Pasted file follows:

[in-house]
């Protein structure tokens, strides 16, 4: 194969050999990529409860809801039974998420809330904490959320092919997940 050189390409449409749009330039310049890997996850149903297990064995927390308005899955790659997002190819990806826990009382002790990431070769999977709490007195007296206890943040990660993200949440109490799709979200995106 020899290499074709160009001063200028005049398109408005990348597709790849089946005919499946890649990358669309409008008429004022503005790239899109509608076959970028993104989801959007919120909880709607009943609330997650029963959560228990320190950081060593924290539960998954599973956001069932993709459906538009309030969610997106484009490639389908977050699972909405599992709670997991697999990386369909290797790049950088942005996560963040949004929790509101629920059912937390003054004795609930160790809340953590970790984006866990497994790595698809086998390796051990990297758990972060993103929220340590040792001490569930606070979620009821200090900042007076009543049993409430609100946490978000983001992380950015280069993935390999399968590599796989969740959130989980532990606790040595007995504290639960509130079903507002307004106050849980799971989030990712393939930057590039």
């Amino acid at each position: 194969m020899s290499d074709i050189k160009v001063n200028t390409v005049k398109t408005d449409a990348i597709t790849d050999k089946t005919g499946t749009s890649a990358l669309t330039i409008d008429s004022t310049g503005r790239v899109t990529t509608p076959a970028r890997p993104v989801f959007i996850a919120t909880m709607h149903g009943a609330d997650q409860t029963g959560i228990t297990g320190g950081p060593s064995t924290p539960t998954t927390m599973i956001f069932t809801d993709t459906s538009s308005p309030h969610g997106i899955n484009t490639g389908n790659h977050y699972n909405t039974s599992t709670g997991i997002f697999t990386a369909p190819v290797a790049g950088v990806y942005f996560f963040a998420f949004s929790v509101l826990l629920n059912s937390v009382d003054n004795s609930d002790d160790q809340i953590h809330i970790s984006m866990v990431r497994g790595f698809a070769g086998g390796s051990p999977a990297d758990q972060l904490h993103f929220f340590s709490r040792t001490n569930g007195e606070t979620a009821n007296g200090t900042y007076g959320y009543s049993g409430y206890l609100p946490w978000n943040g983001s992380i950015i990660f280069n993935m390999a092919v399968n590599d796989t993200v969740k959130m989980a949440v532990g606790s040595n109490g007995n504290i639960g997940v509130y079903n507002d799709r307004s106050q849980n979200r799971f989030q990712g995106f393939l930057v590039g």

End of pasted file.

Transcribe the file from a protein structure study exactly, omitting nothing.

[in-house]
């Protein structure tokens, strides 16, 4: 194969050999990529409860809801039974998420809330904490959320092919997940 050189390409449409749009330039310049890997996850149903297990064995927390308005899955790659997002190819990806826990009382002790990431070769999977709490007195007296206890943040990660993200949440109490799709979200995106 020899290499074709160009001063200028005049398109408005990348597709790849089946005919499946890649990358669309409008008429004022503005790239899109509608076959970028993104989801959007919120909880709607009943609330997650029963959560228990320190950081060593924290539960998954599973956001069932993709459906538009309030969610997106484009490639389908977050699972909405599992709670997991697999990386369909290797790049950088942005996560963040949004929790509101629920059912937390003054004795609930160790809340953590970790984006866990497994790595698809086998390796051990990297758990972060993103929220340590040792001490569930606070979620009821200090900042007076009543049993409430609100946490978000983001992380950015280069993935390999399968590599796989969740959130989980532990606790040595007995504290639960509130079903507002307004106050849980799971989030990712393939930057590039």
């Amino acid at each position: 194969m020899s290499d074709i050189k160009v001063n200028t390409v005049k398109t408005d449409a990348i597709t790849d050999k089946t005919g499946t749009s890649a990358l669309t330039i409008d008429s004022t310049g503005r790239v899109t990529t509608p076959a970028r890997p993104v989801f959007i996850a919120t909880m709607h149903g009943a609330d997650q409860t029963g959560i228990t297990g320190g950081p060593s064995t924290p539960t998954t927390m599973i956001f069932t809801d993709t459906s538009s308005p309030h969610g997106i899955n484009t490639g389908n790659h977050y699972n909405t039974s599992t709670g997991i997002f697999t990386a369909p190819v290797a790049g950088v990806y942005f996560f963040a998420f949004s929790v509101l826990l629920n059912s937390v009382d003054n004795s609930d002790d160790q809340i953590h809330i970790s984006m866990v990431r497994g790595f698809a070769g086998g390796s051990p999977a990297d758990q972060l904490h993103f929220f340590s709490r040792t001490n569930g007195e606070t979620a009821n007296g200090t900042y007076g959320y009543s049993g409430y206890l609100p946490w978000n943040g983001s992380i950015i990660f280069n993935m390999a092919v399968n590599d796989t993200v969740k959130m989980a949440v532990g606790s040595n109490g007995n504290i639960g997940v509130y079903n507002d799709r307004s106050q849980n979200r799971f989030q990712g995106f393939l930057v590039g």